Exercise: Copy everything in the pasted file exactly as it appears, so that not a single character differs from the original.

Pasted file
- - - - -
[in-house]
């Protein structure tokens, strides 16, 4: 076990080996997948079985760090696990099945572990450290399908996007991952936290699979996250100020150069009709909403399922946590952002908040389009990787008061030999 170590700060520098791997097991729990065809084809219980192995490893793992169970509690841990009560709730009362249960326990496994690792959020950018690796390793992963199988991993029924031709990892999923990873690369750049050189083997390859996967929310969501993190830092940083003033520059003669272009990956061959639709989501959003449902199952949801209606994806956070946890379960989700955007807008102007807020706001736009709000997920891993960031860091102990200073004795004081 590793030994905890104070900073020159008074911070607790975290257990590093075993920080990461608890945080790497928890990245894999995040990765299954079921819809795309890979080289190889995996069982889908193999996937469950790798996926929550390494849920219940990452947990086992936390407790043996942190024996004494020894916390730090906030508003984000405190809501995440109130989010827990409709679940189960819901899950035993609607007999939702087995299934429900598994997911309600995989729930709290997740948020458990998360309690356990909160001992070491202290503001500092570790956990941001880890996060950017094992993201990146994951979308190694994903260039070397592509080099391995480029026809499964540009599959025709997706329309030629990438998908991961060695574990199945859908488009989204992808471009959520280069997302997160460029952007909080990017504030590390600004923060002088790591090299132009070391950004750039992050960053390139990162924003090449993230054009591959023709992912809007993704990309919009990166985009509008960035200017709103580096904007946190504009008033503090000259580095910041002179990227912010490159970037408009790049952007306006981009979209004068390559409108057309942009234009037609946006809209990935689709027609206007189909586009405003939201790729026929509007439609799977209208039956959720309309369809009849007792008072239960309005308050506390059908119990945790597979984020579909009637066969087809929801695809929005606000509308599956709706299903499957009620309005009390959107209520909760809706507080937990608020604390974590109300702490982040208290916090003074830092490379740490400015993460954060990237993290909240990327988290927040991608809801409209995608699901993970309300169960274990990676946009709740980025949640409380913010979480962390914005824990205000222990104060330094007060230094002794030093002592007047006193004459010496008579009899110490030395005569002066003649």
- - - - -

[in-house]
């Protein structure tokens, strides 16, 4: 076990080996997948079985760090696990099945572990450290399908996007991952936290699979996250100020150069009709909403399922946590952002908040389009990787008061030999 170590700060520098791997097991729990065809084809219980192995490893793992169970509690841990009560709730009362249960326990496994690792959020950018690796390793992963199988991993029924031709990892999923990873690369750049050189083997390859996967929310969501993190830092940083003033520059003669272009990956061959639709989501959003449902199952949801209606994806956070946890379960989700955007807008102007807020706001736009709000997920891993960031860091102990200073004795004081 590793030994905890104070900073020159008074911070607790975290257990590093075993920080990461608890945080790497928890990245894999995040990765299954079921819809795309890979080289190889995996069982889908193999996937469950790798996926929550390494849920219940990452947990086992936390407790043996942190024996004494020894916390730090906030508003984000405190809501995440109130989010827990409709679940189960819901899950035993609607007999939702087995299934429900598994997911309600995989729930709290997740948020458990998360309690356990909160001992070491202290503001500092570790956990941001880890996060950017094992993201990146994951979308190694994903260039070397592509080099391995480029026809499964540009599959025709997706329309030629990438998908991961060695574990199945859908488009989204992808471009959520280069997302997160460029952007909080990017504030590390600004923060002088790591090299132009070391950004750039992050960053390139990162924003090449993230054009591959023709992912809007993704990309919009990166985009509008960035200017709103580096904007946190504009008033503090000259580095910041002179990227912010490159970037408009790049952007306006981009979209004068390559409108057309942009234009037609946006809209990935689709027609206007189909586009405003939201790729026929509007439609799977209208039956959720309309369809009849007792008072239960309005308050506390059908119990945790597979984020579909009637066969087809929801695809929005606000509308599956709706299903499957009620309005009390959107209520909760809706507080937990608020604390974590109300702490982040208290916090003074830092490379740490400015993460954060990237993290909240990327988290927040991608809801409209995608699901993970309300169960274990990676946009709740980025949640409380913010979480962390914005824990205000222990104060330094007060230094002794030093002592007047006193004459010496008579009899110490030395005569002066003649």